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February 22, 2019

1/30/2019 12:57:00 PM
Sound strategies: time to change climate change is now
DETERMINED TO GET TO THE FUTURE BY FOLLOWING THE PATH OF THE PAST -- Todd Mitchell, scientist with the Swinomish Indian Tribal Community's environmental protection department. shared the importance of recognizing and using native traditional methods of observation in developing projects today. at a morning session during the 20th annual Storming the Sound conference - Photo by Ken Stern
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DETERMINED TO GET TO THE FUTURE BY FOLLOWING THE PATH OF THE PAST -- Todd Mitchell, scientist with the Swinomish Indian Tribal Community's environmental protection department. shared the importance of recognizing and using native traditional methods of observation in developing projects today. at a morning session during the 20th annual Storming the Sound conference - Photo by Ken Stern
Bill Reynolds


The wave of the future rode traditions as old as the tides at the 20th Storming the Sound Conference in La Conner on Thursday.
About 200 people, including environmental educators and representatives of ecology-related agencies and organizations from the North Puget Sound region, gathered at Maple Hall for the all-day event. They spilled into the Civic Garden Club, and La Conner United Methodist Church for class sessions.
Presentations covered a wide range of marine environmental topics, with University of Washington professor Phoebe Barnard keynoting the seminar and Swinomish Tribal Community Director of Environmental Protection Todd Mitchell leading an hour-long session.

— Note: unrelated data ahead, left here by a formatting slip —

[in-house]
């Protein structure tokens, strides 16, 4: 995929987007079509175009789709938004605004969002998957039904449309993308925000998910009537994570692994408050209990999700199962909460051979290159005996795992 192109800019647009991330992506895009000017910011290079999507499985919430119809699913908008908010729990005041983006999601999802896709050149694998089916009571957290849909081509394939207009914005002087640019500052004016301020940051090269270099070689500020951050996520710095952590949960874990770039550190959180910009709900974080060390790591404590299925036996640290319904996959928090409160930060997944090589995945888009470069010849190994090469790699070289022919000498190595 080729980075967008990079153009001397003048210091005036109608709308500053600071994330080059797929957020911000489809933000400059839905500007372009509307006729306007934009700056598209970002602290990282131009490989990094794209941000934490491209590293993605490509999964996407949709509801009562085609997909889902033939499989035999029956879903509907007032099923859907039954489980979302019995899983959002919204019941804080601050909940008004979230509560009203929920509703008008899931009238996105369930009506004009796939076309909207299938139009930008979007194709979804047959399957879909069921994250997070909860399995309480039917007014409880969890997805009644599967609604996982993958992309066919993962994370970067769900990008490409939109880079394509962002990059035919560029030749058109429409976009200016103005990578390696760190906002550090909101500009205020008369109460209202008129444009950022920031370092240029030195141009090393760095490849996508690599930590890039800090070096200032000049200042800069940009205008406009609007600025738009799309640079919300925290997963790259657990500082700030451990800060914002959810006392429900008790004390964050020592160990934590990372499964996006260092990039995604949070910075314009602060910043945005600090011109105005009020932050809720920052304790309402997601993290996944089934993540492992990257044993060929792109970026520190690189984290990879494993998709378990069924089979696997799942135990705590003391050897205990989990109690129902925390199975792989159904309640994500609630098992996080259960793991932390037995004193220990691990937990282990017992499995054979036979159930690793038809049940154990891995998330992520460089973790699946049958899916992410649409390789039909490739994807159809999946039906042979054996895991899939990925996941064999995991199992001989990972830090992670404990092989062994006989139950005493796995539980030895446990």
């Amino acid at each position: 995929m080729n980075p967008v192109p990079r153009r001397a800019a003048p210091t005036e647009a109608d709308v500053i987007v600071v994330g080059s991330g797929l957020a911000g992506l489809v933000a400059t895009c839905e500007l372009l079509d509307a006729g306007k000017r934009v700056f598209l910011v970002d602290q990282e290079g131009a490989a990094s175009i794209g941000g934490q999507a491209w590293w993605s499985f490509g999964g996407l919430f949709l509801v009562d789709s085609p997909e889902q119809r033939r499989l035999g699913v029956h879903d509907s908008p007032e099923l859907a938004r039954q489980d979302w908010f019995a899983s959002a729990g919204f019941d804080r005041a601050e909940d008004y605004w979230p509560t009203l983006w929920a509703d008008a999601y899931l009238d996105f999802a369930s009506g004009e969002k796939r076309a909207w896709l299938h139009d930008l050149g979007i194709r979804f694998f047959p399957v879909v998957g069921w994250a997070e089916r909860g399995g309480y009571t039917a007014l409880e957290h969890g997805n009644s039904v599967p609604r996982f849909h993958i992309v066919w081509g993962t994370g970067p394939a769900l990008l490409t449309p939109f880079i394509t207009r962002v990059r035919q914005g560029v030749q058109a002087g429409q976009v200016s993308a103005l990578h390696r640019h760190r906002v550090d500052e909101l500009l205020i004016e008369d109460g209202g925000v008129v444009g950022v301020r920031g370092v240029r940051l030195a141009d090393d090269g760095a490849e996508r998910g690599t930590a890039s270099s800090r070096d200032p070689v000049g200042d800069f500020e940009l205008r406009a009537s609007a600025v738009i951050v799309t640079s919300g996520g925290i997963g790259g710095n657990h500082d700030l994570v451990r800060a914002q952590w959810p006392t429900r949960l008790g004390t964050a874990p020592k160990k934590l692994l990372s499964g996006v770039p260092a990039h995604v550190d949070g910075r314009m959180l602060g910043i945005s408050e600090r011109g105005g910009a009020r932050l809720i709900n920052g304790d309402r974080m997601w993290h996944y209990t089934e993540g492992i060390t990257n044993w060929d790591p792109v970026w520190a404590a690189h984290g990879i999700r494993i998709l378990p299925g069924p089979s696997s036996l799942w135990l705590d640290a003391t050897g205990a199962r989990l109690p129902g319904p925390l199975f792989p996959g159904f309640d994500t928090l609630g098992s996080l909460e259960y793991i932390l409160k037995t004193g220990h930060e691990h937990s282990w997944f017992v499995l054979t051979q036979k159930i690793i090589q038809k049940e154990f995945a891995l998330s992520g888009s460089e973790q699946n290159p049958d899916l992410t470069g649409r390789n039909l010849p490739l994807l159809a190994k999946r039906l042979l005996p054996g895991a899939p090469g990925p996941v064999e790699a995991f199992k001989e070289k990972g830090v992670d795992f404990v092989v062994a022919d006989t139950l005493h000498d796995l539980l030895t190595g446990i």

Those attending put in practice much of what was preached. 
“We do everything to not produce waste at this event,” said Susan Wood, estuary educator at the nearby Padilla Bay National Estuarine Research Reserve. “Our garbage cans are turned upside down, scratch paper is recycled and we have no thick printed agenda packets.”
Nor were paper or plastic cups used for beverages. Mugs were available for tea and coffee.
Less than one bag of garbage is taken from the conference to the landfill.
Attendees instead take away new strategies for sustaining the environment into the future.
Barnard set the tone.
Now with the Conservation Biology Institute, Barnard spent more than three decades in southern Africa engaged in biodiversity and climate change, She now resides in Mount Vernon and remains a globally recognized leader in conservation biology.

She spoke passionately to fellow educators charged with passing on environmental awareness to the next generation.
“As teachers,” Barnard said, “we know our role of raising the leaders of tomorrow.”
Today’s youth stand to inherit many environmental and economic challenges, but ones that can be successfully met with a commitment to new ideas and perspectives, she believes.
She suggested launching a “Marshall Plan for the Environment,” referencing the major American initiative that helped rebuild Western European economies after World War II.